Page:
There was some question as to whether Ottaviano originally recommended the term encumbrance to be added to the resolution.

“You recommended that it be put in,” Mullane said.

“Yes,” said Ottaviano, “because I thought that’s what he wanted.”

Mullane: “We owe the state of New York a lot of money for the next 10 years. We’re trying to be very cautious with what we have.”

Alderman Joe Oates: “Just going through our expense sheet, there’s not a lot over $10,000. I mean we’ve got some here but you counted them up as 75 based off of this?”

Schrader: “The problem we have is that there’s language in here that a purchase or a transaction may not be split in order to circumvent this policy. So we spend hundreds of thousands of dollars on paving. Hundreds of thousands on utilities and gas. When we pay a bill, we’re not paying $10,000 at at a time necessarily. But we encumber all of it.”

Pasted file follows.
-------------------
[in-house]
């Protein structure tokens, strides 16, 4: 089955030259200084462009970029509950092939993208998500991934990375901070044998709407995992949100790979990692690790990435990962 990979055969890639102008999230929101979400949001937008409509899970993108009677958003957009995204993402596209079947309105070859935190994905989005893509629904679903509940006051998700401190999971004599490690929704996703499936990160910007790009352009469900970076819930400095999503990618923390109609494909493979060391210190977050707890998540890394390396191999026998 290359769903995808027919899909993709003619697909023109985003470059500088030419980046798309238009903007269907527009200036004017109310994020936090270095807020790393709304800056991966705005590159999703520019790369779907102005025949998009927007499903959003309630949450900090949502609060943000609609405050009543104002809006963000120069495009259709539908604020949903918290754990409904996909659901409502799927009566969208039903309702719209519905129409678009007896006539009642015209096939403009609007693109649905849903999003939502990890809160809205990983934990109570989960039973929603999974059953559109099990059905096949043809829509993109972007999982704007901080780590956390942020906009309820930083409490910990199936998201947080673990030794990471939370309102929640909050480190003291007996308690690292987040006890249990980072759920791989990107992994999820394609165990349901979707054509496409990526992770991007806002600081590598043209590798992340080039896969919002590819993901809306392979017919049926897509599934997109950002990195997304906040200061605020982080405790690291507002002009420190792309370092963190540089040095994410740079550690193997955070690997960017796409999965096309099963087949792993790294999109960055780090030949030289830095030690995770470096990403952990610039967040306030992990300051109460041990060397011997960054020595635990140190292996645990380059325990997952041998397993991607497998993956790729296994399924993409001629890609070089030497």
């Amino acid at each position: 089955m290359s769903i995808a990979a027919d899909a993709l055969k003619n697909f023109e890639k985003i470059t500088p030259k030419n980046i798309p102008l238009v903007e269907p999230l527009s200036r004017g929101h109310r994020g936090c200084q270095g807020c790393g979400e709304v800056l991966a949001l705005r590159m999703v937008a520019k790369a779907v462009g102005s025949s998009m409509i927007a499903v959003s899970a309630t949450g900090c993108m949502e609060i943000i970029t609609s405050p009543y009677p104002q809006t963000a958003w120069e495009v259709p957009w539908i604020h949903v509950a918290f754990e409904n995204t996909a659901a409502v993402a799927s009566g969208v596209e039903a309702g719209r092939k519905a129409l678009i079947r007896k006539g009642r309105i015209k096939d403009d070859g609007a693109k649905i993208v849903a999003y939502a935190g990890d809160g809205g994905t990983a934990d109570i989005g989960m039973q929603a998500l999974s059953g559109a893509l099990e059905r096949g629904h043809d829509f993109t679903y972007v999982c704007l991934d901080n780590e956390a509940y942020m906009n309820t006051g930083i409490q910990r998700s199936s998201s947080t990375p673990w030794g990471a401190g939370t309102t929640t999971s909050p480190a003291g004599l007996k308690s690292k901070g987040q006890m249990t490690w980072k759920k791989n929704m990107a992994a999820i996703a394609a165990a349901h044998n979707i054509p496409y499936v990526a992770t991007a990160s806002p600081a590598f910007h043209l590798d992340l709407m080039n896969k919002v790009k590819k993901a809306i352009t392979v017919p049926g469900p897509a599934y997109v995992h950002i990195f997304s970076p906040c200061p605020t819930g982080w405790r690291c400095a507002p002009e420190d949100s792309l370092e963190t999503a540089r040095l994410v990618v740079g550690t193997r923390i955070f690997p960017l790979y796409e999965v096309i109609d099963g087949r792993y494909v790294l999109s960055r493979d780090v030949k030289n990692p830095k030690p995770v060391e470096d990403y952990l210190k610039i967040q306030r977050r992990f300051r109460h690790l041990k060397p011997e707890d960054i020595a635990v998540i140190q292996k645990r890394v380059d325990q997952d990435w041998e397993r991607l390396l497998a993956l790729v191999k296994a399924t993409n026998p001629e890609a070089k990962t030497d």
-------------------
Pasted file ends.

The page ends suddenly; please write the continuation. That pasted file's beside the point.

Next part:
Mullane: “Do you have a problem with the 10-day advance notice in writing?”

Schrader: “Again, that’s not what this resolution says. It says, ‘City council approval will be required for all budget amendments to include the following … ’ and it includes encumbrances, which means that we have to have city council approval.”

Schrader then gestures for Mullane to respond.

Mullane: “I think of us as being the legislative body in charge of the finances so I don’t have any problem with that.”

Abbot: “I know this all comes back to the $50,000 for outside legal fees that John locked up. But I think part of that was he didn’t want his fund raided any more and there was like $180,000 in the fund to begin with. He was only asking to encumber fifty. He said if you want to go ahead and steal the 130 he basically said go ahead and do it. They stole a bunch of it.”

Ottaviano: “That’s exactly it. My fund kept getting hit. It still has to go through finance and it still has to be approved. I just stopped people from raiding it. But do what you want. It’s your call.”

How much was spent of that $50,000?

“Nothing,” said Ottaviano. “I have a bill for $3,900 that I haven’t paid yet.”